Yesterday Chancellor of the Exchequer Philip Hammond announced as part of the Autumn Budget 2016 the intention to ban tenant letting agent fees in England. This came as quite a shock especially considering that this was a Labour policy that was part of their manifesto in 2015 for the last general election, and was something that the Conservatives adamantly opposed. Bringing in this policy must surely come as a slap in the face to anyone who voted Conservative just over a year ago. I suppose we shouldn’t be surprised, after all politicians have such a bad reputation for a reason.
What will the ban on tenant letting agent fees mean?
Details are yet to be released, but it seems likely to be a complete ban on Letting Agents charging tenants fees for anything, this is based on the governments opinion that an agent works for the landlord and not the tenant. Philip Hammond has stated that this ban should come in as soon as possible, although no date will be confirmed until the details are finalised.
Who will carry the cost?
There are concerns that costs will be passed onto the landlords, who will in turn pass this onto the tenants by increasing rents. Although this may be the case it is unlikely that all costs will be passed onto tenants and a likely outcome will be that landlords, tenants and agents will all share costs long term. This is of course speculation as no one knows exactly what will happen. The main worry is that landlords will sell up creating a shortage of rental accommodation and this would have a knock on effect to the residential sales market bringing down property prices.
What Matthew James Letting Agents say
This is one of many attempts lately by the government to drive private landlords away from the property market. When I started in the industry twenty years ago it was unheard of that landlords negotiated letting fees. Now every valuation I attend landlords are always trying to drive fees down. Constant increases in taxes and restrictions on landlords have meant that the fees that agents receive from landlords has reduced considerably. This has inevitably resulted on the fees being passed onto the tenants. Whilst there may be rogue agents charging £700-£800 fees most don’t.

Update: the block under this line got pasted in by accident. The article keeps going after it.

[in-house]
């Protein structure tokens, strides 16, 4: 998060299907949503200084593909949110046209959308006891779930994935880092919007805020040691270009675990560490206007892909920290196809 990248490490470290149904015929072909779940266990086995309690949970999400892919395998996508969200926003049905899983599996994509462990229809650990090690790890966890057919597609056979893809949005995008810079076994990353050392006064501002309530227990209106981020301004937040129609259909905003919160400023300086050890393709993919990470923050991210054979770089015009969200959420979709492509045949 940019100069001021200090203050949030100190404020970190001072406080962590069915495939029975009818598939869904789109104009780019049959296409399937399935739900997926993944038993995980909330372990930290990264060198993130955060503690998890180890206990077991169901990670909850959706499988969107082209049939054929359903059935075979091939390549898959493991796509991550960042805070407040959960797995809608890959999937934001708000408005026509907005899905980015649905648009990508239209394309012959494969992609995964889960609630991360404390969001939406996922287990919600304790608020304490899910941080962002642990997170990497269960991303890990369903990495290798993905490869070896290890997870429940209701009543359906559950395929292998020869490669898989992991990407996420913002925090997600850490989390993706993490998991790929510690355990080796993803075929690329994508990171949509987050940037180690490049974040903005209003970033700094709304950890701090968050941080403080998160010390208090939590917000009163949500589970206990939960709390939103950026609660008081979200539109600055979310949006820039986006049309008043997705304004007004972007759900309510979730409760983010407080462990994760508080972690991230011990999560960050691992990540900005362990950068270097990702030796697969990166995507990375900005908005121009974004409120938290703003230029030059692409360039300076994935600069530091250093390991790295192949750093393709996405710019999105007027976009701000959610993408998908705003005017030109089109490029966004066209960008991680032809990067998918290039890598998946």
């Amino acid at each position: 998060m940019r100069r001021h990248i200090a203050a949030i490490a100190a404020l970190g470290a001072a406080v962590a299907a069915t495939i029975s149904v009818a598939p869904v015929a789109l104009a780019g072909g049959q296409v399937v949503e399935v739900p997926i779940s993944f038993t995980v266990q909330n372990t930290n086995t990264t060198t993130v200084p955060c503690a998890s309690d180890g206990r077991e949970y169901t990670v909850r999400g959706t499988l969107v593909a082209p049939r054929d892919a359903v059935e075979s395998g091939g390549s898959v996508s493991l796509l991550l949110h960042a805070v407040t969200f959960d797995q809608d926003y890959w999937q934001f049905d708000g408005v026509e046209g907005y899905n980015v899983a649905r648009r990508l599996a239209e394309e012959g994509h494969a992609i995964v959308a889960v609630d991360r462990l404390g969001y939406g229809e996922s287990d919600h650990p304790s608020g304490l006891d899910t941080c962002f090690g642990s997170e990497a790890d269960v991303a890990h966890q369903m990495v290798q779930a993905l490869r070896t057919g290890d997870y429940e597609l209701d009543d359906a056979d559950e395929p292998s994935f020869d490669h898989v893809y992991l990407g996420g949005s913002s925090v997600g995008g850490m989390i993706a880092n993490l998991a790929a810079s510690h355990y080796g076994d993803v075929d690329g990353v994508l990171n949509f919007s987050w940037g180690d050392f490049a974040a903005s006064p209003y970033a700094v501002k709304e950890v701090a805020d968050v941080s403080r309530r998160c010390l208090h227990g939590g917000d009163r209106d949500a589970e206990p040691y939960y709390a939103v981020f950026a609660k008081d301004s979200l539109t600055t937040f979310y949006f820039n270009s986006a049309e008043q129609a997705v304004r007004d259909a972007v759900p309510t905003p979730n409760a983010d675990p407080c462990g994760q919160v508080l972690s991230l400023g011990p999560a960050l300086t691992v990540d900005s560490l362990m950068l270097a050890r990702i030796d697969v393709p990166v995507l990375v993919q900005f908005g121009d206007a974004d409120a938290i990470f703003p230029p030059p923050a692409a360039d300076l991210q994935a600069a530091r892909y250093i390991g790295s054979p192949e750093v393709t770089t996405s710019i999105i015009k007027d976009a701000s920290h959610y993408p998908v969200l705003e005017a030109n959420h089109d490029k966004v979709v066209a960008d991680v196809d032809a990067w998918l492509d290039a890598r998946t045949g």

Whilst I accept that there are plenty of experienced professional landlords out there capable of managing their properties in a correct manner. There are also a large percentage of landlords who are not experienced in the lettings industry, and do not have the time to research the legislation that every property manager should know. The ban on tenant fees will only increase the number of self managed landlords. Many tenants I have spoken to only want to deal with an agent as they feel that they add professionalism to the management of the property and the tenant can feel secure that the tenancy and safety legislation is being adhered to. When dealing with a landlord directly it can become very personal when there is a disagreement, with an agent although they technically work for the landlord, the benefits for a tenant are clear to see.
Contrary to popular belief most Letting Agents are not rich fat cats. Many are hard working, scraping by a living, in what can be a very stressful and often volatile industry. The cost of running an office, staff, travel expenses, advertising properties and administration costs all mount up. The average fee to use Rightmove alone is in excess of £15,000 per year. Many letting agents just wont be able to absorb the reduction of income created by banning tenant fees and will close. Others may have to cut staff and costs. Ultimately whatever the outcome the banning of tenant fees will reduce the quality of property management across the housing industry.